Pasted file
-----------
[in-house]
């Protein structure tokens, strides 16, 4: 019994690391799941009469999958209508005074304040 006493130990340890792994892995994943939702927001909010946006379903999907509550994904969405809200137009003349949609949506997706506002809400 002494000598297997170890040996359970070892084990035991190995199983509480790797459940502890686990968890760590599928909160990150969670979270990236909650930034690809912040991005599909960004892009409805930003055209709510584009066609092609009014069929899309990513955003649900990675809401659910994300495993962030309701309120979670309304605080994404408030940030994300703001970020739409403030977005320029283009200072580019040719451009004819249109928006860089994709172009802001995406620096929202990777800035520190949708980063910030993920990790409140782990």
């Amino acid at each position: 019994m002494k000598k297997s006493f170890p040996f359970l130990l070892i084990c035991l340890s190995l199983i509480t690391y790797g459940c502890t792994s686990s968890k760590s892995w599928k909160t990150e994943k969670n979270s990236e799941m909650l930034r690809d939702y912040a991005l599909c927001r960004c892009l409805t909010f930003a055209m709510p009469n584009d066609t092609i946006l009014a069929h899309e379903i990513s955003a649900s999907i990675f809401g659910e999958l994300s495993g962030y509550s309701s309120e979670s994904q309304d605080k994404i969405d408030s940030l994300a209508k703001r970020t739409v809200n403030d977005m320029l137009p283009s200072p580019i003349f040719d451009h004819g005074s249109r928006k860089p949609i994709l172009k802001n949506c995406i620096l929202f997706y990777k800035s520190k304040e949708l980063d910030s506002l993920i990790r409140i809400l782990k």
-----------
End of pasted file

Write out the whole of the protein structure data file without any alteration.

[in-house]
């Protein structure tokens, strides 16, 4: 019994690391799941009469999958209508005074304040 006493130990340890792994892995994943939702927001909010946006379903999907509550994904969405809200137009003349949609949506997706506002809400 002494000598297997170890040996359970070892084990035991190995199983509480790797459940502890686990968890760590599928909160990150969670979270990236909650930034690809912040991005599909960004892009409805930003055209709510584009066609092609009014069929899309990513955003649900990675809401659910994300495993962030309701309120979670309304605080994404408030940030994300703001970020739409403030977005320029283009200072580019040719451009004819249109928006860089994709172009802001995406620096929202990777800035520190949708980063910030993920990790409140782990």
């Amino acid at each position: 019994m002494k000598k297997s006493f170890p040996f359970l130990l070892i084990c035991l340890s190995l199983i509480t690391y790797g459940c502890t792994s686990s968890k760590s892995w599928k909160t990150e994943k969670n979270s990236e799941m909650l930034r690809d939702y912040a991005l599909c927001r960004c892009l409805t909010f930003a055209m709510p009469n584009d066609t092609i946006l009014a069929h899309e379903i990513s955003a649900s999907i990675f809401g659910e999958l994300s495993g962030y509550s309701s309120e979670s994904q309304d605080k994404i969405d408030s940030l994300a209508k703001r970020t739409v809200n403030d977005m320029l137009p283009s200072p580019i003349f040719d451009h004819g005074s249109r928006k860089p949609i994709l172009k802001n949506c995406i620096l929202f997706y990777k800035s520190k304040e949708l980063d910030s506002l993920i990790r409140i809400l782990k």